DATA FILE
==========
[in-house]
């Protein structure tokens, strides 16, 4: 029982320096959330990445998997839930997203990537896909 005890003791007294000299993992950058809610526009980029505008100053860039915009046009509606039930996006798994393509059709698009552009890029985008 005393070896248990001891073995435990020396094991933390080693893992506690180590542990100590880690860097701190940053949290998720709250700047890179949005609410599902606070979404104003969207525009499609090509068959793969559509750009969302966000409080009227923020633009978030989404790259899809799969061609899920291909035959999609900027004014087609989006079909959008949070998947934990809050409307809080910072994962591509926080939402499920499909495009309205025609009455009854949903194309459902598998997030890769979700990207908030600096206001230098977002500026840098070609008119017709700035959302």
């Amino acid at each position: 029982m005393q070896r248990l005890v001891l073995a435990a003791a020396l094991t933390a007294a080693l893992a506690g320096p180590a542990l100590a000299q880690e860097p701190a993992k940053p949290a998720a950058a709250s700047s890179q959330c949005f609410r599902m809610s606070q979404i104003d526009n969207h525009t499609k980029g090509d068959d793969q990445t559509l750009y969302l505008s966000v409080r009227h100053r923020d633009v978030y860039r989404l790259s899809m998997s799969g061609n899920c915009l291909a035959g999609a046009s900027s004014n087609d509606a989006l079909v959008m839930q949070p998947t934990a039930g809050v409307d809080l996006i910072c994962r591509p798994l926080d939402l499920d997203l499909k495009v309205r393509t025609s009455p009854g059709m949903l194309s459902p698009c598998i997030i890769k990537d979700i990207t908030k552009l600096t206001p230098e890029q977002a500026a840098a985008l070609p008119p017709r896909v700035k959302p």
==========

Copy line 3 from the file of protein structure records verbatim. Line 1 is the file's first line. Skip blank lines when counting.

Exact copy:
């Amino acid at each position: 029982m005393q070896r248990l005890v001891l073995a435990a003791a020396l094991t933390a007294a080693l893992a506690g320096p180590a542990l100590a000299q880690e860097p701190a993992k940053p949290a998720a950058a709250s700047s890179q959330c949005f609410r599902m809610s606070q979404i104003d526009n969207h525009t499609k980029g090509d068959d793969q990445t559509l750009y969302l505008s966000v409080r009227h100053r923020d633009v978030y860039r989404l790259s899809m998997s799969g061609n899920c915009l291909a035959g999609a046009s900027s004014n087609d509606a989006l079909v959008m839930q949070p998947t934990a039930g809050v409307d809080l996006i910072c994962r591509p798994l926080d939402l499920d997203l499909k495009v309205r393509t025609s009455p009854g059709m949903l194309s459902p698009c598998i997030i890769k990537d979700i990207t908030k552009l600096t206001p230098e890029q977002a500026a840098a985008l070609p008119p017709r896909v700035k959302p």